Frequently Asked Questions - FAQs


Q: What is the reliability of your Electronics Module and Optical Trigger?

A: We have sold a total of 1428 Crane/FAST XR700 modules and 1390 Optical Triggers since 1993, the vast majority as part of a complete kit. During that time, we sent out 18 Modules and 11 Optical Triggers to customers who claimed that they had a Module or Optical Trigger failure under warranty. All but 4 of those in both cases were pre-Ballast Resistor implementation so we are not convinced that all of the failures were really of the Module or Optical Trigger. Of course, what we do not know is how many customers had a failure and we never heard about it. If you do the math with the "failures" that we know about, there is a 1.26% failure rate for the Modules and a .79% failure rate for the Optical Triggers. I do not know how that compares to other components in the electronic world. Considering all of the variables on individual boats including key left on, lightning strike, system voltage, condition of connections, etc. we consider this to be an acceptable rate and it should only get better with the XR3000.


Q: Why all of a sudden are you worried about the Dwell Angle on Electronic Ignition?

A: That is a good question. We have known for years that the Indigo Electronics' Ignition (Crane/FAST XR700 Module) as well as the Pertronix Ignitor and standard points systems had a fixed Dwell angle although all three are most likely different. All of these systems produce a good spark under all operating speeds of the Atomic 4 but at the low end of the range, coil heating and failures has been a nagging problem due mainly to the large (long time with current flowing to coil) dwell angle. The coil heating symptom has been traditionally addressed through the addition of a Ballast Resistor. While this helped to keep the heating under control, there was obviously some deterioration of the spark quality. Until I came to fully understand and appreciate the capabilities of the Crane/FAST XR3000 module, I did not realize that you could have a variable dwell system and its benefits and totally eliminate the heating and spark deterioration issues.



Q: I don't understand something. If the dwell angle is fixed, what difference does it make what speed the engine is running?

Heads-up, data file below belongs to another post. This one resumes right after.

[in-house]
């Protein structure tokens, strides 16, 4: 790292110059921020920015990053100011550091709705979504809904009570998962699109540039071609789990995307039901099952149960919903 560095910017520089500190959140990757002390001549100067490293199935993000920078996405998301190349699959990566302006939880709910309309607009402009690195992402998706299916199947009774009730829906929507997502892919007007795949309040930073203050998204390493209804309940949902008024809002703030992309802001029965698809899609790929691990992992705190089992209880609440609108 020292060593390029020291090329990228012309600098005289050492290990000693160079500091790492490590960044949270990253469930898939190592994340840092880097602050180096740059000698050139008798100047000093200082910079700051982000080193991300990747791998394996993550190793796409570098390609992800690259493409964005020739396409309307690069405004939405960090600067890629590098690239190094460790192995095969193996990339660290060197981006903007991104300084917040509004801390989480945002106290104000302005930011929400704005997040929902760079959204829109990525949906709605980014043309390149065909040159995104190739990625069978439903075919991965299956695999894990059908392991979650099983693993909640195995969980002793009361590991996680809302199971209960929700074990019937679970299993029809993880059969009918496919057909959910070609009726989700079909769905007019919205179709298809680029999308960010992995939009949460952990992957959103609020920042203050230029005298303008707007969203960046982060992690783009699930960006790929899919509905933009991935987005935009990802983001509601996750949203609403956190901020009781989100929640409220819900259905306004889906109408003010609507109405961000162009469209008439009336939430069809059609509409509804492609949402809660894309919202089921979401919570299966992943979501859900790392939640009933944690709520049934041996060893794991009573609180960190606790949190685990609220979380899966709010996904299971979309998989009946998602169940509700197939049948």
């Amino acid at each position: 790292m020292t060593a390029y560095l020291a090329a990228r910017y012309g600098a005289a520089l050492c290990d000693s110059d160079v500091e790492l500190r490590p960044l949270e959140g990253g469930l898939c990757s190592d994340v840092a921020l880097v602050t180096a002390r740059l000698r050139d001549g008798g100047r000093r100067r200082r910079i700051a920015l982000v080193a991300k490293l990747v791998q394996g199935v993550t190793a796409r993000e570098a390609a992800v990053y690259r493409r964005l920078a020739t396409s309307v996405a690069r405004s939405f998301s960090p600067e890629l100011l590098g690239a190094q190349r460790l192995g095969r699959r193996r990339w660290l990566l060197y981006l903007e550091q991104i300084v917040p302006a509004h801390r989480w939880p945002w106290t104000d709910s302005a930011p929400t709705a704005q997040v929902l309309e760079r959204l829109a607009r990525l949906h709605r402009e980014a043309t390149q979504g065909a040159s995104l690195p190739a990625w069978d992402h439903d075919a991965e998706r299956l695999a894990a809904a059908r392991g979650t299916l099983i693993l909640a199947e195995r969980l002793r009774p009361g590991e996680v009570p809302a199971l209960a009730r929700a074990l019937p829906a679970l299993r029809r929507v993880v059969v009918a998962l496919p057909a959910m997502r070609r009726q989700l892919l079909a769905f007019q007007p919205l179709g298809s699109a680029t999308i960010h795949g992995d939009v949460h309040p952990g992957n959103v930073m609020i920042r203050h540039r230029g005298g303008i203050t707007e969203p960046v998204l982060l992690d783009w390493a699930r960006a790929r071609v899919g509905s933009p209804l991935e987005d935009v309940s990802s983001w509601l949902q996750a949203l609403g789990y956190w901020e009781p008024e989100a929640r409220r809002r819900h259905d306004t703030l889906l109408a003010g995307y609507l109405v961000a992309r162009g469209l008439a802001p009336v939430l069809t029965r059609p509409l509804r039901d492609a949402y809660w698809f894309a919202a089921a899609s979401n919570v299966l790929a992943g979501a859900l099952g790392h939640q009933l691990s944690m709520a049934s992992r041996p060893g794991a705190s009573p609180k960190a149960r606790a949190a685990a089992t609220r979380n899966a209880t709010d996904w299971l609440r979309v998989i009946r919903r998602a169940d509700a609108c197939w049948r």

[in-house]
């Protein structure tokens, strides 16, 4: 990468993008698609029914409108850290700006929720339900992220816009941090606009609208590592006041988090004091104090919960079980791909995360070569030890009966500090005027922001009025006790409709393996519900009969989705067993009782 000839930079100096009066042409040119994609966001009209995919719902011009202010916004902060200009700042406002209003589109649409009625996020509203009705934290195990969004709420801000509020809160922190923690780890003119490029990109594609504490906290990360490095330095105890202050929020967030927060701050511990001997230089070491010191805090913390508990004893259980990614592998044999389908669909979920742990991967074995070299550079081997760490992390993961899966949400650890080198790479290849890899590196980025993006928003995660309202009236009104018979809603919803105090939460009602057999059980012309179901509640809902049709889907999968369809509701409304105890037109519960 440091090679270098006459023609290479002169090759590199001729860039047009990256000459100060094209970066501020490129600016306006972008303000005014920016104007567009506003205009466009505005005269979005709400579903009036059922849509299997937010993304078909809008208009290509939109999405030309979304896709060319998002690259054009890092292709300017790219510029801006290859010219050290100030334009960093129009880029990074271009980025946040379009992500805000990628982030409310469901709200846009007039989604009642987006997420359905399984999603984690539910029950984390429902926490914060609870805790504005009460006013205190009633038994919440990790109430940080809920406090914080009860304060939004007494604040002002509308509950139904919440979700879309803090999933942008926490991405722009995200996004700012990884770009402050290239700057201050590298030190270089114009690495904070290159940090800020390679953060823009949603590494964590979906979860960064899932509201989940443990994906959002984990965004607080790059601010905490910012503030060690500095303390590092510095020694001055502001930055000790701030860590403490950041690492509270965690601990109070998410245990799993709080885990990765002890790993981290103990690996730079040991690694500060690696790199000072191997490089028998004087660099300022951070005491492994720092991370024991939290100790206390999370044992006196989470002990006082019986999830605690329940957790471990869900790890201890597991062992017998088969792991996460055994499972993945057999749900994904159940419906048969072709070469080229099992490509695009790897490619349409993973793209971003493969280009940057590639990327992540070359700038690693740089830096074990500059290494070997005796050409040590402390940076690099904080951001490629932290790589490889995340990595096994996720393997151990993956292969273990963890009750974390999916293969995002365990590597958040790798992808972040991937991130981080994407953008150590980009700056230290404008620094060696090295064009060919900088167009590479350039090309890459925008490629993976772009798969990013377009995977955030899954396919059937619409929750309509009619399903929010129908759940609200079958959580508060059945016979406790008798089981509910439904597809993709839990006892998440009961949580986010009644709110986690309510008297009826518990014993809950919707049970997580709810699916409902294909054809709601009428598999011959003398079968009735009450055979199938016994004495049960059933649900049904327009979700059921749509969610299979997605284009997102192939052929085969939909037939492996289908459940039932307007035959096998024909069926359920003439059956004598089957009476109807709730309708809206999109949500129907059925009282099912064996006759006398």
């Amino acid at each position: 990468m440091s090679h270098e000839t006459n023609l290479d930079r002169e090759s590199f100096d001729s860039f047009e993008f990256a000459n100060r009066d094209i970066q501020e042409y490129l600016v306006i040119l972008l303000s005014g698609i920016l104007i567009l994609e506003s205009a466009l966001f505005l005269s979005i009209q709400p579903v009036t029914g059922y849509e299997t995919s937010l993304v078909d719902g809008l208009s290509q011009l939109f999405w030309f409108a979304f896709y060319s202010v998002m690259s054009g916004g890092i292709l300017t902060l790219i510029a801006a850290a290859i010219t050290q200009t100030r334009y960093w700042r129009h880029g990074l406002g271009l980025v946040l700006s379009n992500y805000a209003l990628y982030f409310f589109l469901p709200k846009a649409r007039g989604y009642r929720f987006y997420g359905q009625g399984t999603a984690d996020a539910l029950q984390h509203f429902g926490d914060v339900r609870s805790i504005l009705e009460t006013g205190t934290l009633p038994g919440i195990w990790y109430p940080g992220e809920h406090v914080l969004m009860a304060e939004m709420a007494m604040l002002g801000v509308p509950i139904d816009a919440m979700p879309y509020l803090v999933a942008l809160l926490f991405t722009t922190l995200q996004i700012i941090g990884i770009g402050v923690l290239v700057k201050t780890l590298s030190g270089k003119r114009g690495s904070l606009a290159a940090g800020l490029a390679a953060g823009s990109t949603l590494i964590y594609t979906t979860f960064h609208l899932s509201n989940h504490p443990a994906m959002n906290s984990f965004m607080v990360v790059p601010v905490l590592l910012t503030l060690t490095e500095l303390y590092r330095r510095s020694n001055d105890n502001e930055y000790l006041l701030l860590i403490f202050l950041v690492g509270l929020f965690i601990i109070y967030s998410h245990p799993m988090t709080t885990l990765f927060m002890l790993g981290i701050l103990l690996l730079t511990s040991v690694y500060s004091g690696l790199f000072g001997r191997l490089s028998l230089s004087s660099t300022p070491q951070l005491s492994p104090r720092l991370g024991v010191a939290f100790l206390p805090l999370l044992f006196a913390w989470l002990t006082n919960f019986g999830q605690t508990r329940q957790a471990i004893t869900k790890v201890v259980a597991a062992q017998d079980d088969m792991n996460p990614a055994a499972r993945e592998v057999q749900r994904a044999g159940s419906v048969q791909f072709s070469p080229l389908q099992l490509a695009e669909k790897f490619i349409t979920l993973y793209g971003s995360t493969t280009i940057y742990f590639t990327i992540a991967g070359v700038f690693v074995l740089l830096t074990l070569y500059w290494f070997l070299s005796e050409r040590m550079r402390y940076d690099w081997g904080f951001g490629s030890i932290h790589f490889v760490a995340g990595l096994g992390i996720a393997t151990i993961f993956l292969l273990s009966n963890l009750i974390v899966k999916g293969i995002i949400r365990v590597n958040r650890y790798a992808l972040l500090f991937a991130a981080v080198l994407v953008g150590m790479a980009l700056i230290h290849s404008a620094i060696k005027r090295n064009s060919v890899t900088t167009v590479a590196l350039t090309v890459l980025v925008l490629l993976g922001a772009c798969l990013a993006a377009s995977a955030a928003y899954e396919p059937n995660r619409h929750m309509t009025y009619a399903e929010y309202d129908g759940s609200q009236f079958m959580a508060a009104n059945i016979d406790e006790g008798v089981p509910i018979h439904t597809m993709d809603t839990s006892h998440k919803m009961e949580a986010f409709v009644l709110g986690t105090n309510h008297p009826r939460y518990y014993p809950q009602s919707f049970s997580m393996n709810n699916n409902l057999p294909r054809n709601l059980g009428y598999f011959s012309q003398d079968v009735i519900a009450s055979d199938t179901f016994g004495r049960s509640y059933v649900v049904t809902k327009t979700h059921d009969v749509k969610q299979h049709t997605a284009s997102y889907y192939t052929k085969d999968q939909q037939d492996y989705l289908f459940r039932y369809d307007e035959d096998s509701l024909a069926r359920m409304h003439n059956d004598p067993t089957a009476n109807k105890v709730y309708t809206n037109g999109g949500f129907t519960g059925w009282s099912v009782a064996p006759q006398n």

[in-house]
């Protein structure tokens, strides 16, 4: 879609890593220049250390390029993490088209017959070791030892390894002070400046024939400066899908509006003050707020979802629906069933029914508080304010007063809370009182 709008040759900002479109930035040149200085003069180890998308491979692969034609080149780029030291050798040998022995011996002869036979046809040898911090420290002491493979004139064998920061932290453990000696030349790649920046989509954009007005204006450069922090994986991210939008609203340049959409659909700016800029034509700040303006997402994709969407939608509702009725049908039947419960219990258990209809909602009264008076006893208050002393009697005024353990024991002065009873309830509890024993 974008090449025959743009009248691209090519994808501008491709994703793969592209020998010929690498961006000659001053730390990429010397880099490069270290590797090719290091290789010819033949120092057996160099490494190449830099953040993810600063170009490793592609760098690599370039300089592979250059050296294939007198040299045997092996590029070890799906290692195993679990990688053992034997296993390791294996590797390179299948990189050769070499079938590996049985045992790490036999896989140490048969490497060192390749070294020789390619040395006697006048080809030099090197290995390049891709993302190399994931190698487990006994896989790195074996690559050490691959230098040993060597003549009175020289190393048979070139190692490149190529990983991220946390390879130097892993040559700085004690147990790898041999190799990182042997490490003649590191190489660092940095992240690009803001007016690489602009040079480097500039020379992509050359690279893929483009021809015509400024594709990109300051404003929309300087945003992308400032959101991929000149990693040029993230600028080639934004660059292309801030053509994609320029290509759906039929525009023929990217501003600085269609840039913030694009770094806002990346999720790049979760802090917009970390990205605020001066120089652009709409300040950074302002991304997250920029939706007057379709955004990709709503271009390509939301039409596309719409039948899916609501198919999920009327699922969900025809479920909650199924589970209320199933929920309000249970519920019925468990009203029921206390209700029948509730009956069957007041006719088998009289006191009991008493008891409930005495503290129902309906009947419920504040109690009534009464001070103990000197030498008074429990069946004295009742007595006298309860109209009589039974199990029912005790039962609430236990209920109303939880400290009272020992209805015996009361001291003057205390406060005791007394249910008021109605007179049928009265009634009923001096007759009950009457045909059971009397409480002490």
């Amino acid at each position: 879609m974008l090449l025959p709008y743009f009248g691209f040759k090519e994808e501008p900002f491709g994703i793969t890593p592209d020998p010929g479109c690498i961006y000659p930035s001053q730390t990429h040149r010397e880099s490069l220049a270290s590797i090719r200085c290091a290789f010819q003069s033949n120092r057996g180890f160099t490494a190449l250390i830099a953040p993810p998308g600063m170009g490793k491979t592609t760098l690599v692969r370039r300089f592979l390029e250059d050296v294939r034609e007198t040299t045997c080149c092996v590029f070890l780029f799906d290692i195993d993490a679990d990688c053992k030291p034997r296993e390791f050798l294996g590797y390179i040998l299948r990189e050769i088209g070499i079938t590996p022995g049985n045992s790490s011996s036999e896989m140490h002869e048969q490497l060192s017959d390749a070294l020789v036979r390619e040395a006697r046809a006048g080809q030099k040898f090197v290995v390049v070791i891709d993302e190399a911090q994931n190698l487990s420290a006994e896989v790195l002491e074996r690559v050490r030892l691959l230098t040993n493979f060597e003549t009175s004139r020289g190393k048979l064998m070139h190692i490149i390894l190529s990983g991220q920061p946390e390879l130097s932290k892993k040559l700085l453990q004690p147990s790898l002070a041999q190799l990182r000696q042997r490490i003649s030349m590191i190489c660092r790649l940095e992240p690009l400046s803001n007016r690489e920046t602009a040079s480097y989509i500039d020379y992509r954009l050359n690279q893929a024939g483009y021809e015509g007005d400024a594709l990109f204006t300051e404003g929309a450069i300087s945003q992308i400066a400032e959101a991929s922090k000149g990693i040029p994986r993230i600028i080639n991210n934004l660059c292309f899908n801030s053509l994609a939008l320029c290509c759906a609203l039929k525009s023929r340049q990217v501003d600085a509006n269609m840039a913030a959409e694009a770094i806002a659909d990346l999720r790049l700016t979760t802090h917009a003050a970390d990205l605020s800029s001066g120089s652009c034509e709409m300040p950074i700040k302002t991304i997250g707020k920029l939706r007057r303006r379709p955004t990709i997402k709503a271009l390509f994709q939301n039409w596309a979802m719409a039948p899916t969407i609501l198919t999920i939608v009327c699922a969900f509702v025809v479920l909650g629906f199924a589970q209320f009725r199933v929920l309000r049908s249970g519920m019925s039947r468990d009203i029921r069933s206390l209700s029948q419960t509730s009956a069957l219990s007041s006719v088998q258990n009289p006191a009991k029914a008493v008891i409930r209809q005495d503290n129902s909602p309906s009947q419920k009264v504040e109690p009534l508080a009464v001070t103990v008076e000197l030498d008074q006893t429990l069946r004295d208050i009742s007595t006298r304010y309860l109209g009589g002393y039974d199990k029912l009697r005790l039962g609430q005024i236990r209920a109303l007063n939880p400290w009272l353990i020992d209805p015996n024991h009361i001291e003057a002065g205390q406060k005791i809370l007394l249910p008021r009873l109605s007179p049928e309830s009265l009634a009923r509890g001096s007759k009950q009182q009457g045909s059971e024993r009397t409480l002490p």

A: It is a little confusing. A 4 cylinder distributor has four 90 degree quadrants as you look down on the cam (or shutter wheel). Each of these quadrants represents the angle over which a full ignition spark cycle occurs. Over the course of one rotation of the distributor shaft, each of the 4 cylinders gets a spark at just the right time to make the cylinder fire. During each 90 degree quadrant, a portion of the time there is current flowing to the coil and the angle over which that occurs is called the Dwell Angle. While that angle may remain constant, the time necessary for the distributor shaft to rotate through one Dwell Angle period gets shorter as the speed of the engine (and distributor shaft) increases. So as the time gets shorter, the length of time that current is flowing into the coil gets shorter. In order to be assured that the coil gets current for a sufficient length of time at maximum engine RPM, the dwell angle in a fixed dwell angle systems has to be large enough to always generate a good spark.


Q: What is the big deal about Current Limiting? I thought the amount of current was determined by the primary resistance of the coil and any ballast resistor.

A: You are correct. But would it not be ideal to have a coil with very low internal resistance, such as the FAST PS60, which will "saturate" more quickly and thus be perfect for high RPM applications. Having a current limiting function would allow that same coil to run well at all speeds without excessive heating of the coil by limiting the amount of energy going into the coil at lower speeds. In the case of the Atomic 4, that lower RPM range is where it typically operates so the PS60 can generate a great spark and still not overheat. The other very special feature of the Current Limiting function is that when the engine is not running yet the ignition switch is on, the Module stops the flow of current to the coil and thus prevents coils and modules from overheating and failing. We have chosen not to supply the PS60 coil with our kit as it is "overkill" for our low RPM Atomic 4. It would work very well if one to to install one.


Q: Can I easily upgrade my Indigo Electronics Electronic Ignition to take advantage of this new Module?

A: Absolutely! For the best possible spark, such an upgrade would require a new XR3000 Module and a matching PS60 coil. The actual change out simply involves removing and unhooking the existing module, remove the existing coil (and ballast resistor if one is present) and then installing the new coil and module with the wires and Molex connector all landing in the same relative positions. The wires are all color coded the same and the Molex plug is the same. The old module and coil can then be retained as a backup.


Q: My current coil is very new. Do I have to install a new coil when installing an XR3000 Module?

A: No, not necessarily. Through our own testing, most any coil will produce an acceptable spark and will not overheat. Additionally, other coils will not cause any harm to the XR3000 Module. The only downside to using a coil other than the low primary resistance PS20 is that the quality of the spark will not be as good. Will it be OK? Probably.If not, you can get the PS20 later.





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